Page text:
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Ukraine is a favorite to win Eurovision. Some fans have mixed feelings.

People travel from all over the world to attend the carnival-like atmosphere that comes with the Eurovision Song Contest, which has a viewership of 183 million.
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TURIN, Italy — Eurovision Village is buzzing. Known as Parco del Valentino on a normal day, this Eurovision Song Contest fan zone now hosts hundreds from all over, drawn by the festive atmosphere and bedecked in colorful flags from their home countries. One of those flags is ubiquitous: the blue and yellow of Ukraine. 

It’s a stark reminder that this event — which pulls in 183 million viewers and will hold its grand final on Saturday night — is taking place this year as Russia’s war in Ukraine grinds into its third month. Contest organizers face the challenge of hosting a televised party while one of the competing countries is ravaged by war. 

Among the 40 songs competing this year is the Ukraine entry “Stefania” by Kalush Orchestra. It blends traditional folk music with rap, and is one of the favorites to win, in part due to public sympathy for Ukraine. It qualified in a semifinal on Tuesday to make the final.

Members of the band Kalush Orchestra
Members of the band Kalush Orchestra perform on behalf of Ukraine during the first semifinal of the Eurovision Song contest in Turin, Italy on May 10, 2022.Marco Bertorello / AFP via Getty Images

With countries competing from across Europe and even Australia, people travel from all over the world to attend the carnival-like atmosphere that comes with Eurovision. For many, there is a sense of inevitability to a Ukrainian win.

“It’s a no-brainer this year that they’re going to win,” according to Nicklas Wikblad, 37, who works in marketing in Stockholm and was draped in a Swedish flag outside a stall selling beer.

Wikblad was attending the contest with Grace Pan, 28, an American living in Stockholm and working in e-commerce. Pan hoped that a strong Swedish showing would allow the best of both worlds. “If Sweden comes in second, then we can co-host with Ukraine next year and that would be a nice Eurovision message,” she said. 

Another fan packed into the village for Thursday’s semifinal was Bea Blanco, 30, a lab technician in Cordoba, Spain. Donning a Spanish flag, she said she thought Ukraine would win, but was not thrilled with the idea. 

“The song is OK, but I think it’s not a winner’s song,” she said. When asked if it was OK for  a song  to win on sentiment and not merit, she said, “For me, no, but it is what it is.”

Gavin Williams, 32, a lawyer from the British city of Bristol, who was with a group of friends all wearing Union Jack sunglasses, sees a potential Ukrainian win as a sign of European unity. “I think it’s a good sort of representation of the community of Europe coming together to support Ukraine, and if that happens that’s a great result,” he said.

Kalush Orchestra flash mob
Kalush Orchestra from Ukraine meets with the Ukrainian community as they stage a flash mob at the Eurovision Village in Turin, Italy on May 11, 2022.Luca Bruno / AP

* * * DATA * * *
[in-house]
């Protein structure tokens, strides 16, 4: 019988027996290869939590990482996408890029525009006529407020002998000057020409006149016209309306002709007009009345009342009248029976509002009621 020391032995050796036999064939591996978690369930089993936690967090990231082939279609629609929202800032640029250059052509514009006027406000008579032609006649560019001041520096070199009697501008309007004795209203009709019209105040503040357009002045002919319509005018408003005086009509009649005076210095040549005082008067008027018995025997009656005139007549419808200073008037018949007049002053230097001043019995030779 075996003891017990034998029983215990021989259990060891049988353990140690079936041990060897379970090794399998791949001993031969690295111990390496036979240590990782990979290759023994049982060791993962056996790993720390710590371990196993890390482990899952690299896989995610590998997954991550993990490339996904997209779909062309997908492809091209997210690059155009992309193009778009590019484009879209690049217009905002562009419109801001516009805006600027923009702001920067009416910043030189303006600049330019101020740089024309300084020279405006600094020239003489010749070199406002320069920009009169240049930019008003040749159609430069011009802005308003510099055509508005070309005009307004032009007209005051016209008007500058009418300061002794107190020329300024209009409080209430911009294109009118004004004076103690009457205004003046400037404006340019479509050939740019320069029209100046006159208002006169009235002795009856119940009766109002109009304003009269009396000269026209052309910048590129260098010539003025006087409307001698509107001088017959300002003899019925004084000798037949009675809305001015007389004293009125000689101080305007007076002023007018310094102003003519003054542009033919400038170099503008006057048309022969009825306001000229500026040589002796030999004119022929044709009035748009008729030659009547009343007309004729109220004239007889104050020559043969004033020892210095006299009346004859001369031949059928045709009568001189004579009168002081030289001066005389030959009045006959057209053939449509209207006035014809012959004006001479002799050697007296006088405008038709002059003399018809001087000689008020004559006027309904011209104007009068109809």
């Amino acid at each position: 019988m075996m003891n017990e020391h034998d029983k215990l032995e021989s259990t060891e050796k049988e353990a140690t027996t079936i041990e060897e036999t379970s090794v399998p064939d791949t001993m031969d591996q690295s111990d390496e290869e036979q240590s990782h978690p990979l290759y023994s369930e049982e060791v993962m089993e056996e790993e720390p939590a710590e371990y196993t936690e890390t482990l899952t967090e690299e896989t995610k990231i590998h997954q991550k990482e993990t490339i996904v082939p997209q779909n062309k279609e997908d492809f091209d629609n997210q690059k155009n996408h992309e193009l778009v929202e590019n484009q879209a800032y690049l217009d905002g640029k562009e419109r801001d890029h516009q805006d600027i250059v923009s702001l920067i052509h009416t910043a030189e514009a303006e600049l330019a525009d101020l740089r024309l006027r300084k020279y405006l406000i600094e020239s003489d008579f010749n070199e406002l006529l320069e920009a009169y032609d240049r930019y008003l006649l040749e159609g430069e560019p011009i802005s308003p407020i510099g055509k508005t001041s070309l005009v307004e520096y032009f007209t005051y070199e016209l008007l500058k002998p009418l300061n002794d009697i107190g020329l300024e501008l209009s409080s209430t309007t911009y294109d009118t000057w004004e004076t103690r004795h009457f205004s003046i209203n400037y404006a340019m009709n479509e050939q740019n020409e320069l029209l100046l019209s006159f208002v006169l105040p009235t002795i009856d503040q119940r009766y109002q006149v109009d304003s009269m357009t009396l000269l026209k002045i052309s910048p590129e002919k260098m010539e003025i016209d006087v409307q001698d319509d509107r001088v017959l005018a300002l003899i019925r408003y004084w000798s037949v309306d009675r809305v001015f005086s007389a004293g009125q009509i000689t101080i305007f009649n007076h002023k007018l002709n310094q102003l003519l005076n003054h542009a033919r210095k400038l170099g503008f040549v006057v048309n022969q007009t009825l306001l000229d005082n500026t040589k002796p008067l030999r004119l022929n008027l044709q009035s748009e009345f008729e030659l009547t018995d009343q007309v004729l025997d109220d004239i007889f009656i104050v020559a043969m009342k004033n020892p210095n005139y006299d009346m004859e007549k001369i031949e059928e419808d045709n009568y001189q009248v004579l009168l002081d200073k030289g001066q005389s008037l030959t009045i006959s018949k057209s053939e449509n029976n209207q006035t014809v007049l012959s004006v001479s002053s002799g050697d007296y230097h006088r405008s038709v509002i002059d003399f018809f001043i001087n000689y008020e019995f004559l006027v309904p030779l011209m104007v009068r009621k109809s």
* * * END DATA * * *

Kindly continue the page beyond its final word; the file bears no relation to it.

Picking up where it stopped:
The winner every year is decided by a combination of votes by the public in each participating country and national juries of music experts. The contest is being held in Turin this year because the Italian band Måneskin won last year. 

If Ukraine were to win, an obvious logistical issue would be whether the country could physically host the 2023 contest, given the damage wrought by the war. The European Broadcasting Union, or EBU, which runs Eurovision, said in a statement to NBC News that they could not speculate on contingency plans for a Ukrainian win.

“Once we have crowned the winners on Saturday night we’ll start to look at those kind of decisions in the following weeks, no matter who the winners are,” they said.

Russia, long a powerhouse in Eurovision, was banned from the contest by the EBU after the country invaded Ukraine in late February.

The EBU has often tried to walk a tightrope in keeping the contest nonpolitical, despite competing states sometimes being involved in conflicts. 

Officially, songs must be nonpolitical, though Ukraine entered the contest in 2016 with a song about the expulsion of Crimean Tatars by Soviet forces in the 1940s. Coming on the heels of the Russian annexation of Crimea in 2014, the song proved controversial, though the EBU decided it did not breach its ban on political speech, and it went on to win the contest.

Kalush Orchestra
Kalush Orchestra from Ukraine performs at the Eurovision Village in Turin, Italy on May 11, 2022.Luca Bruno / AP

As with much else in the current conflict, the Russian perspective on Eurovision will be vastly different from the rest of the world’s. Russians will not be able to watch the contest on television, as the Russian broadcasters that were EBU members withdrew after  Russia was banned.  EBU will not block the online feed for viewers in Russia, the statement said.

Direct displays of support for Ukraine in the shows so far have been muted, but a member of the Icelandic band Systur and the Lithuanian contestant Monika Liu waved Ukrainian flags in the green room as they qualified for the final. A member of the Czech delegation also sported a “No War” shirt backstage.

“Thank you for supporting Ukraine,” Oleh Psiuk, a rapper from Kalush Orchestra told the crowd after performing in the first semifinal on Tuesday.

The three hosts of the contest, Laura Pausini, Alessandro Cattelan and Mika, have avoided directly mentioning the war, though they seemed to obliquely address the world’s divisions at the opening of the show on Tuesday.

“Nothing brings people together like art and music. It’s powerful, it’s beautiful, and right now we need it more than ever,” Mika said.

Cattelan added: “The songs will come to help us with their messages of liberty, love and peace.”